LRDIMMs, or Load Reduced DIMMs, are a new type of industry standard memory module for servers. They are supported on the 2012 server platforms using Intel Xeon E5 processors and AMD Opteron 6200 processors.
LRDIMMs are similar to Registered DIMMs that are used in the vast majority of servers today. They are built on a memory module Printed Circuit Board that fits the same server memory sockets and use the same type of DRAM chips. That’s where the similarities end, as LRDIMMs function differently from Registered DIMMs.
Whereas Registered DIMMs plug directly into the parallel memory bus that is connected to the memory controllers in the Xeon E5 or Opteron 6200 series processors, LRDIMMs add a special Memory Buffer chip to the bus, affixed to each module:
When a server is configured with Registered DIMMs, the memory bus functions in parallel mode, and all DRAMs are controlled by the processor’s memory controller. As more and more DRAMs are built onto a Registered DIMM, the electrical loading of the memory module increases (these are known as Ranks – memory modules come as Single Rank, Dual Rank, and Quad Rank). As more Ranks are installed in a memory channel, memory speed drops and/or the use of additional memory sockets is restricted.
Using RDIMMs on Intel Xeon 5500, 5600 and E5 processor-based platforms, users are restricted to a maximum of 2 DIMMs per Channel configurations as memory speed decreases with the use of the third bank. Today, Dual Rank modules are available in 16GB capacities, but 32GB RDIMMs are Quad Rank, which are limited to 2 DIMMs per Channel at much slower speeds.
LRDIMMs can navigate outside of these restrictions through the use of the Memory Buffer chips. When a server is exclusively configured with LRDIMMs, the memory controllers in the processors automatically shift to Serial Mode – all data, command and control signals become packetized and transmitted to the Memory Buffer on the LRDIMMs. The Memory Buffer then handles all the Reads and Writes to the DRAM chips.
LRDIMMs greatly reduce the electrical loading of the DRAM chips onto the memory bus, and through a process called “Rank Multiplication,” transform a Quad Rank LRDIMM into a Dual Rank memory module for the memory controller. Through the reduction of the electrical Ranks of the LRDIMM, the server is then able to support LRDIMMs at higher speeds than RDIMMs, and with fewer restrictions on sockets. For example, at 1.5V per memory module, a Xeon E5 processor can support up to 12 LRDIMMs, or up to 768GB per 2-way server, at memory speeds of 1066MHz. Comparatively, since 32GB RDIMMs are only available as Quad Rank, there is a limit of 8 modules per Xeon E5 processor limited to 800MHz speeds.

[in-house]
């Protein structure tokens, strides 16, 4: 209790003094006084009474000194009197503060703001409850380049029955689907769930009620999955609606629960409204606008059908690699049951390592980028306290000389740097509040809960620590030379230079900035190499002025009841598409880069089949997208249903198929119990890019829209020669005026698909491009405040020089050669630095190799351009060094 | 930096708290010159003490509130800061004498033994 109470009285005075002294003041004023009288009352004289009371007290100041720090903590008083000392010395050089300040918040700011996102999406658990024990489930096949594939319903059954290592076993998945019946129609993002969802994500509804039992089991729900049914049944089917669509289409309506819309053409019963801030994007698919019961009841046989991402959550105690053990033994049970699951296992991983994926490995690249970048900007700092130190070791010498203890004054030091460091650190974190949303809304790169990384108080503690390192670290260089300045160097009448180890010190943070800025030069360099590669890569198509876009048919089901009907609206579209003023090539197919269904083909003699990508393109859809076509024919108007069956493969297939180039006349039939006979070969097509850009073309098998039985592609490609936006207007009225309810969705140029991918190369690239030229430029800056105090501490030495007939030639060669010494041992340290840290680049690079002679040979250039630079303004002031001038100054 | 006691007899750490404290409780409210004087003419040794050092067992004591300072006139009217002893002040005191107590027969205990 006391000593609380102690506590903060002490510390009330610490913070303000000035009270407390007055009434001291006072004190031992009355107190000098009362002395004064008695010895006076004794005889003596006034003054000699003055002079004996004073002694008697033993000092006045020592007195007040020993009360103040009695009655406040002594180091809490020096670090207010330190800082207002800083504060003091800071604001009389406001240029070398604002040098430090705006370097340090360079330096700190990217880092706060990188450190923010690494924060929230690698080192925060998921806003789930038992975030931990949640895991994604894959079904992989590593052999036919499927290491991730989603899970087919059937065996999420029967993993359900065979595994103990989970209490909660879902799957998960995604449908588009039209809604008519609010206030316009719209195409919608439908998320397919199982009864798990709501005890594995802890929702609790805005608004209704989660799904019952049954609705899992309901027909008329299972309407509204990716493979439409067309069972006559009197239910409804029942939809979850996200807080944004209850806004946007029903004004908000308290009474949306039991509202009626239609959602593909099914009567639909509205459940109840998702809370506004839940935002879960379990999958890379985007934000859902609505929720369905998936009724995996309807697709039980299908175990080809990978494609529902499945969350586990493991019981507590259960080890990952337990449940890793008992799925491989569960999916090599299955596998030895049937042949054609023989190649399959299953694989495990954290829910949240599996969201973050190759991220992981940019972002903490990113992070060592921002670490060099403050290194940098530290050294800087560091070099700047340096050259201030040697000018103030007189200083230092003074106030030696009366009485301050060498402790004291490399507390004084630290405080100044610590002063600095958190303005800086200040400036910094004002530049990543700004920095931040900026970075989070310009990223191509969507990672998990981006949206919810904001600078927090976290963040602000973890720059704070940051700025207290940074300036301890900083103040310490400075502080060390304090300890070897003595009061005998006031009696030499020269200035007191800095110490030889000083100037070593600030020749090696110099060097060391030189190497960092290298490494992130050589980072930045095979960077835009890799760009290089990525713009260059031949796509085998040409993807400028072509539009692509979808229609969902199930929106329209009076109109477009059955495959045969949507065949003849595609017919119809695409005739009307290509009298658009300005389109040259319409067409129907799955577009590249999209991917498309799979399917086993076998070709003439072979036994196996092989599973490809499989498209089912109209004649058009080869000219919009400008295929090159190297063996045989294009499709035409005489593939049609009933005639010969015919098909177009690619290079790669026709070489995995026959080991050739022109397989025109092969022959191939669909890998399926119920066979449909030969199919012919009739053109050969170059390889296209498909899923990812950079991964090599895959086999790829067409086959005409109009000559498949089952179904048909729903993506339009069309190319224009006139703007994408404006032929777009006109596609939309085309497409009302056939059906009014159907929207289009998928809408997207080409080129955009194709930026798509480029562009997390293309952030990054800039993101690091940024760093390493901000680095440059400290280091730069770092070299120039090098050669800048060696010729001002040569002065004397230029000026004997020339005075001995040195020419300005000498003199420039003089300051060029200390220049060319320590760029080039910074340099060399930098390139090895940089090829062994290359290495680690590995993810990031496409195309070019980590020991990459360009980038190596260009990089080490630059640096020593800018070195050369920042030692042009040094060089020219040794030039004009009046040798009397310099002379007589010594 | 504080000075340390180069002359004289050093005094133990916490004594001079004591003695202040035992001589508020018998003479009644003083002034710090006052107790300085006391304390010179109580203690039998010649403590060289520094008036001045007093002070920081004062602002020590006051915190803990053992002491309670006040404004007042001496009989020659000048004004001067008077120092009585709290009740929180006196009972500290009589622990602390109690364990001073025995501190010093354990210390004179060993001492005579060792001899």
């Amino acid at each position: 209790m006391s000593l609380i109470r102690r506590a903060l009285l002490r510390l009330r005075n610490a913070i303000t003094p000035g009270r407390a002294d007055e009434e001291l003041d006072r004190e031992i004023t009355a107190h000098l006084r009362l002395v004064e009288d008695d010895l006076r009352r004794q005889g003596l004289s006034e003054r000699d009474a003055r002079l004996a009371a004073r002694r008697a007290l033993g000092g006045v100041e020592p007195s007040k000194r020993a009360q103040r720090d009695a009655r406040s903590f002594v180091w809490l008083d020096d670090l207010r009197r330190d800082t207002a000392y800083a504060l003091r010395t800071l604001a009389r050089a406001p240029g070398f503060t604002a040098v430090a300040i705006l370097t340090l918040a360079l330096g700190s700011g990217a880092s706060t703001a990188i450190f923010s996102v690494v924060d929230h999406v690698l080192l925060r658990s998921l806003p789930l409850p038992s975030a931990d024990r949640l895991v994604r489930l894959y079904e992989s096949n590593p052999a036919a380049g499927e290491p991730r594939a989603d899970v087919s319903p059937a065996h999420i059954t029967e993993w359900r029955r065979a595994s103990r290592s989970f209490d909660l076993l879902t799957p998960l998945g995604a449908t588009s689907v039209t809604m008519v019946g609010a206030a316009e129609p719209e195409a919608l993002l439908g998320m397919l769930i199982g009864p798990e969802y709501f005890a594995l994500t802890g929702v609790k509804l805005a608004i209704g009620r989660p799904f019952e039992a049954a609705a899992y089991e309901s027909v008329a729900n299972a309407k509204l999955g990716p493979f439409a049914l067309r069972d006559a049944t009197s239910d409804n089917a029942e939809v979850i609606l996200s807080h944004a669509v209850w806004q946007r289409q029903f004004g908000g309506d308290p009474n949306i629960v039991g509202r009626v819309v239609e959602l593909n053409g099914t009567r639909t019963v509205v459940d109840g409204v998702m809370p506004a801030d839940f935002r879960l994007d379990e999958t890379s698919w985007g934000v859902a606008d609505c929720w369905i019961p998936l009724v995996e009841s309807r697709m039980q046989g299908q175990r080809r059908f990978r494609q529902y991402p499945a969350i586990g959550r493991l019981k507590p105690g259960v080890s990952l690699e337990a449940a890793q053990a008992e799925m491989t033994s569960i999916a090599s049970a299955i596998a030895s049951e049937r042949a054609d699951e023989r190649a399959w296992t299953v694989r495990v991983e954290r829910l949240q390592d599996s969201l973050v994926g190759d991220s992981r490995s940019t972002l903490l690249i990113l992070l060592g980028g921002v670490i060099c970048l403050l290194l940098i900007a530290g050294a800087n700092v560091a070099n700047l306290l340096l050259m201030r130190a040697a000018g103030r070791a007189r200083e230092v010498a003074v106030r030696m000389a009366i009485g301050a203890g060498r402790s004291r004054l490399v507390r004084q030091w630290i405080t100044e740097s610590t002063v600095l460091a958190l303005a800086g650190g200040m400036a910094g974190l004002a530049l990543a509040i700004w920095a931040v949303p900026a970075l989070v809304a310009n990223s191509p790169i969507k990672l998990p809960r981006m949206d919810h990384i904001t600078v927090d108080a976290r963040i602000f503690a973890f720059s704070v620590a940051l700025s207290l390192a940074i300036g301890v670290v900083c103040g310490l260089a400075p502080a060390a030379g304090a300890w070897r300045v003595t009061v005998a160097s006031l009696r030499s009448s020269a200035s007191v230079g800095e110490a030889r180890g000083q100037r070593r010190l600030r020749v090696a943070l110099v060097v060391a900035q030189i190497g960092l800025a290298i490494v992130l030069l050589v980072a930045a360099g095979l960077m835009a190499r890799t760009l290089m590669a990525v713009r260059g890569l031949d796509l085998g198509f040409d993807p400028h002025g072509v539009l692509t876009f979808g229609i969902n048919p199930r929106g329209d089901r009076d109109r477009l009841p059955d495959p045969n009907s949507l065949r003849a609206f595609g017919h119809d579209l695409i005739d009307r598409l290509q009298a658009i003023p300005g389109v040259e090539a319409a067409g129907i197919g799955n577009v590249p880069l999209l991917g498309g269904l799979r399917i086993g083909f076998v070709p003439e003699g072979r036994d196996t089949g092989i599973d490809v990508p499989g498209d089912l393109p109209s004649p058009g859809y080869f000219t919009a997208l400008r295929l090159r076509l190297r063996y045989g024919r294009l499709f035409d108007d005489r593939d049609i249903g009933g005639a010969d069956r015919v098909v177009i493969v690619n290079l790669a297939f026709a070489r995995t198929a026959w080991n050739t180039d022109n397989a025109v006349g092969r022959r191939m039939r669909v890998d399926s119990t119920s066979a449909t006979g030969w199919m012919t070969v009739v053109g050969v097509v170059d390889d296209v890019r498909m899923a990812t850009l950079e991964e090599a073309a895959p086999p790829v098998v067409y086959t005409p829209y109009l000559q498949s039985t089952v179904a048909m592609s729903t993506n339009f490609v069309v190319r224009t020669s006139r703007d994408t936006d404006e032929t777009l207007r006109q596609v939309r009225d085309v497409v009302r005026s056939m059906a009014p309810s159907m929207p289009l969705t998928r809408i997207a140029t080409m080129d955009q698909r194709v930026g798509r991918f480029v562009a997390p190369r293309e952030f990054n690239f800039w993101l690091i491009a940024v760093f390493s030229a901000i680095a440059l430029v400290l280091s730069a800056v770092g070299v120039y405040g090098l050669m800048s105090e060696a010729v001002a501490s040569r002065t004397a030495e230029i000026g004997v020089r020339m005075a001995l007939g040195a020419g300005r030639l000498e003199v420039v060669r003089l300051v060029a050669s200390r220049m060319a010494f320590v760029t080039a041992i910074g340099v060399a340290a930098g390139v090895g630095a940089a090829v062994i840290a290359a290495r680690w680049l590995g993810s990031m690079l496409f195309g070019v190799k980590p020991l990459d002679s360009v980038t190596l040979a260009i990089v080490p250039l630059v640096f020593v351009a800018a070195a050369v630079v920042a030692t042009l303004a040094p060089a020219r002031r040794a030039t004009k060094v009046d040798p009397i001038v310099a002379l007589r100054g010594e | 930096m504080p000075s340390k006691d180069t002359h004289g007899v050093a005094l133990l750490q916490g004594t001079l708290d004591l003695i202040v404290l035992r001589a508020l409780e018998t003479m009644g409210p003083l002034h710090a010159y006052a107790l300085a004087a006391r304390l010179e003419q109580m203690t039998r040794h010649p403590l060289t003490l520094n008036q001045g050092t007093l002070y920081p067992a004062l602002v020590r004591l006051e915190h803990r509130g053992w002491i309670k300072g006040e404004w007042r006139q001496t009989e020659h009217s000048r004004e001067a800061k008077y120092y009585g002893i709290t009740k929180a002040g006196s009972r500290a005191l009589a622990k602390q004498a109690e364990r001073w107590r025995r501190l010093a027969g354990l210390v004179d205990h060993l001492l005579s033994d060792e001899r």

The chart below shows the configuration options for an Intel Xeon E5 server with up to 3 DIMMs per Channel (3DPC):
(No Mixing in a Server)
QR = Quad
|1 DIMM per Channel
|2 DIMMs per Channel
|3 DIMMs per Channel
|Load Reduced DIMM LRDIMM
Table 1: Maximum memory speeds per memory configuration. A platform’s effective memory speed (also called Data Rate) is a factor of the processor’s rated memory speed, the memory modules’ Ranks and speed, and the platform’s configuration in 1DPC, 2DPC and 3DPC.
The majority of Intel E5 platforms can support 2 LRDIMMs per Channel at up to 1333MHz at 1.5V, and 3 LRDIMMs per Channel at 1066MHz, resulting in 12 LRDIMM per processor configurations; when Quad Rank RDIMMs are used, only 8 sockets per processor are used with a resulting memory speed of 800MHz.
Comparing 32GB LRDIMMs and 32GB Quad Rank RDIMMs, we can see that a two-way E5-2600 server with 24 memory sockets can be configured as follows:
- LRDIMMs: 32GB x 24 = 768GB at 1066MHz and 1.5V
- RDIMMs: 32GB x 16 = 512GB at 800MHz at 1.5V
LRDIMMs deliver higher speeds at higher capacities for users that cannot meet their requirements using 16GB Dual Rank or 32GB Quad Rank RDIMMs.
To determine if you need LRDIMMs for high-capacity servers:
- Look at the configuration of your specific server platform with 16GB Dual Rank memory modules or 32GB Quad Rank modules
- Determine the effective memory speed for your capacity (reference our paper on Performance) or call Kingston for help
- If you require more than 8 x 32GB per processor, then LRDIMMs will be required; otherwise 32GB QR RDIMMs would work if 800MHz is sufficient. If you require 1066MHz or 1333MHz speeds, then only LRDIMMs will do.